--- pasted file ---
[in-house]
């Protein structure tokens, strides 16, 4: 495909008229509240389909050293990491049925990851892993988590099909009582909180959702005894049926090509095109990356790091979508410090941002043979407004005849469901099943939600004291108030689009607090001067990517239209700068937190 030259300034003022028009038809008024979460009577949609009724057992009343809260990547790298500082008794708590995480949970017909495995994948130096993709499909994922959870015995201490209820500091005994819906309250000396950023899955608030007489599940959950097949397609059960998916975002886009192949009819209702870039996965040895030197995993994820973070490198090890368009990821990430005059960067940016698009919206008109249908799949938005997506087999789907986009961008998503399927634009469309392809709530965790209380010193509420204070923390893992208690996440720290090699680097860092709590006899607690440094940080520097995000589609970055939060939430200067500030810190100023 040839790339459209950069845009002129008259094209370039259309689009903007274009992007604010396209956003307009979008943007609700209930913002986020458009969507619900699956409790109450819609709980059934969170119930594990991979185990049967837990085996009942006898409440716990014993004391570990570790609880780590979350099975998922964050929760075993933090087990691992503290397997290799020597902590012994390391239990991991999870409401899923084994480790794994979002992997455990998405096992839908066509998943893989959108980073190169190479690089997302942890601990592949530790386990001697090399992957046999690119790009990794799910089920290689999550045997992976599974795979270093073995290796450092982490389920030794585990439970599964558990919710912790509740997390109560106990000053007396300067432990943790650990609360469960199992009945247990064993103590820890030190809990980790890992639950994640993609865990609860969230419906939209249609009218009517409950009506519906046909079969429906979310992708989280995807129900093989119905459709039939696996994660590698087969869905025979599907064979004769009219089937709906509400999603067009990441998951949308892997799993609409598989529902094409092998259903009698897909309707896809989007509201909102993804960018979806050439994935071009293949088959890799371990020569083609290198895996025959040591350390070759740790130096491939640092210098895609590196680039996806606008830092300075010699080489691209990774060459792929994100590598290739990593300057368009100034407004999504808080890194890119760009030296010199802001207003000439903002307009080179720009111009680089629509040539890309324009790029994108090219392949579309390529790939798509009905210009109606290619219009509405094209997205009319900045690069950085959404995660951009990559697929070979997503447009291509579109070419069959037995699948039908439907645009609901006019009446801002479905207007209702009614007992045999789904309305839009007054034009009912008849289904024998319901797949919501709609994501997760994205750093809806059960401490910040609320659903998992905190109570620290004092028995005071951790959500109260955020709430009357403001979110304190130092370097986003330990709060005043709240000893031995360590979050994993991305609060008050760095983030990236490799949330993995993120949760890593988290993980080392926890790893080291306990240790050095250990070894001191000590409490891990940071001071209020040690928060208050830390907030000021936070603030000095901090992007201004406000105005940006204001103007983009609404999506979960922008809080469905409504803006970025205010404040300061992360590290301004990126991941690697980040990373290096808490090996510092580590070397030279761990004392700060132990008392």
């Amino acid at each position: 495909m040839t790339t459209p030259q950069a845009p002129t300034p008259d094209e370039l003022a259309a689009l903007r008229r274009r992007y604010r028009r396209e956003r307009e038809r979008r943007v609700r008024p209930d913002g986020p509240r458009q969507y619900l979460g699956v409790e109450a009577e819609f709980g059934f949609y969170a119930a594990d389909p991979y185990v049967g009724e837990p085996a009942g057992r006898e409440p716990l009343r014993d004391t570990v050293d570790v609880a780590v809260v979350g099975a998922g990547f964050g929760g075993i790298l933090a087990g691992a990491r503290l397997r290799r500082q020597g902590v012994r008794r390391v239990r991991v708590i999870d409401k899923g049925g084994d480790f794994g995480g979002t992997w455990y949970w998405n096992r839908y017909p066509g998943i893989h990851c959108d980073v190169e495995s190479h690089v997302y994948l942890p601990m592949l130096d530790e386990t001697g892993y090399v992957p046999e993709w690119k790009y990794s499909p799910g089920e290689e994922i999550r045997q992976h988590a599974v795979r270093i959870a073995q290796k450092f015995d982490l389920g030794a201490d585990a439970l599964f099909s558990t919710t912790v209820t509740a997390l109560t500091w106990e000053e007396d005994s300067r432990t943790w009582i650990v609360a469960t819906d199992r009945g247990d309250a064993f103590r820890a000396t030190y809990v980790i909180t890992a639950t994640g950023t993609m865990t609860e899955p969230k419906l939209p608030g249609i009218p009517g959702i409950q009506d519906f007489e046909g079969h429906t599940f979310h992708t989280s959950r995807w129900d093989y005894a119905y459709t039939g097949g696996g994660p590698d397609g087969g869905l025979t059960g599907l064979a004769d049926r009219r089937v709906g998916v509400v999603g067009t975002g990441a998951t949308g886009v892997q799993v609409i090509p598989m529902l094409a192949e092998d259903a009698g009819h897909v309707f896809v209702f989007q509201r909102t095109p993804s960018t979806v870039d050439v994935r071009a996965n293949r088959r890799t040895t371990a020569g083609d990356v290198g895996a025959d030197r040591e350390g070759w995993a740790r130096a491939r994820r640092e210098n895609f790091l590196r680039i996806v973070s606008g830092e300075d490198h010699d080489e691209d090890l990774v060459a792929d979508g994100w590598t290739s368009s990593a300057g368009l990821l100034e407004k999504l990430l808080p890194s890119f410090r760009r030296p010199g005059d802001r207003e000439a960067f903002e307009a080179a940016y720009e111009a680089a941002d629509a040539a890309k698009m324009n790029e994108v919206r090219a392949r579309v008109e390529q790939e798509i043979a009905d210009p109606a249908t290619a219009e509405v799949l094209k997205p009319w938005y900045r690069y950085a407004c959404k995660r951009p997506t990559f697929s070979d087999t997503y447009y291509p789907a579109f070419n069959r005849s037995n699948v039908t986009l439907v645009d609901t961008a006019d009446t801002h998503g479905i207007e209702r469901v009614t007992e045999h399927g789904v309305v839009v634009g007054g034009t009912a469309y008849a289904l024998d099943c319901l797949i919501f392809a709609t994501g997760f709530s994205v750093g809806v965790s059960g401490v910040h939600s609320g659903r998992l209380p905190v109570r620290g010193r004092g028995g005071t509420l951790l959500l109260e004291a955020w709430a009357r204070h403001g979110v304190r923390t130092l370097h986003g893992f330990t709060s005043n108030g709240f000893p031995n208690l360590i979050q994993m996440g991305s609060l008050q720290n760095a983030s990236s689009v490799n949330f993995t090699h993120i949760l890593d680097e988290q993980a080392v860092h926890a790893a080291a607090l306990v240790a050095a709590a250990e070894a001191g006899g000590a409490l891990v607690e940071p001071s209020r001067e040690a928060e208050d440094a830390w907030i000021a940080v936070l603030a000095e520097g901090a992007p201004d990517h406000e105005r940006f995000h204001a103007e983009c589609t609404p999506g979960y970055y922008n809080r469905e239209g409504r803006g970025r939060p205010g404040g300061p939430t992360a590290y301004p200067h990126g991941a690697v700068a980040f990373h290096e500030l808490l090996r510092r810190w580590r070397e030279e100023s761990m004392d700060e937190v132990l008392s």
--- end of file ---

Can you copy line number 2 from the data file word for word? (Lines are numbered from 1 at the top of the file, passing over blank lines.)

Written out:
């Protein structure tokens, strides 16, 4: 495909008229509240389909050293990491049925990851892993988590099909009582909180959702005894049926090509095109990356790091979508410090941002043979407004005849469901099943939600004291108030689009607090001067990517239209700068937190 030259300034003022028009038809008024979460009577949609009724057992009343809260990547790298500082008794708590995480949970017909495995994948130096993709499909994922959870015995201490209820500091005994819906309250000396950023899955608030007489599940959950097949397609059960998916975002886009192949009819209702870039996965040895030197995993994820973070490198090890368009990821990430005059960067940016698009919206008109249908799949938005997506087999789907986009961008998503399927634009469309392809709530965790209380010193509420204070923390893992208690996440720290090699680097860092709590006899607690440094940080520097995000589609970055939060939430200067500030810190100023 040839790339459209950069845009002129008259094209370039259309689009903007274009992007604010396209956003307009979008943007609700209930913002986020458009969507619900699956409790109450819609709980059934969170119930594990991979185990049967837990085996009942006898409440716990014993004391570990570790609880780590979350099975998922964050929760075993933090087990691992503290397997290799020597902590012994390391239990991991999870409401899923084994480790794994979002992997455990998405096992839908066509998943893989959108980073190169190479690089997302942890601990592949530790386990001697090399992957046999690119790009990794799910089920290689999550045997992976599974795979270093073995290796450092982490389920030794585990439970599964558990919710912790509740997390109560106990000053007396300067432990943790650990609360469960199992009945247990064993103590820890030190809990980790890992639950994640993609865990609860969230419906939209249609009218009517409950009506519906046909079969429906979310992708989280995807129900093989119905459709039939696996994660590698087969869905025979599907064979004769009219089937709906509400999603067009990441998951949308892997799993609409598989529902094409092998259903009698897909309707896809989007509201909102993804960018979806050439994935071009293949088959890799371990020569083609290198895996025959040591350390070759740790130096491939640092210098895609590196680039996806606008830092300075010699080489691209990774060459792929994100590598290739990593300057368009100034407004999504808080890194890119760009030296010199802001207003000439903002307009080179720009111009680089629509040539890309324009790029994108090219392949579309390529790939798509009905210009109606290619219009509405094209997205009319900045690069950085959404995660951009990559697929070979997503447009291509579109070419069959037995699948039908439907645009609901006019009446801002479905207007209702009614007992045999789904309305839009007054034009009912008849289904024998319901797949919501709609994501997760994205750093809806059960401490910040609320659903998992905190109570620290004092028995005071951790959500109260955020709430009357403001979110304190130092370097986003330990709060005043709240000893031995360590979050994993991305609060008050760095983030990236490799949330993995993120949760890593988290993980080392926890790893080291306990240790050095250990070894001191000590409490891990940071001071209020040690928060208050830390907030000021936070603030000095901090992007201004406000105005940006204001103007983009609404999506979960922008809080469905409504803006970025205010404040300061992360590290301004990126991941690697980040990373290096808490090996510092580590070397030279761990004392700060132990008392």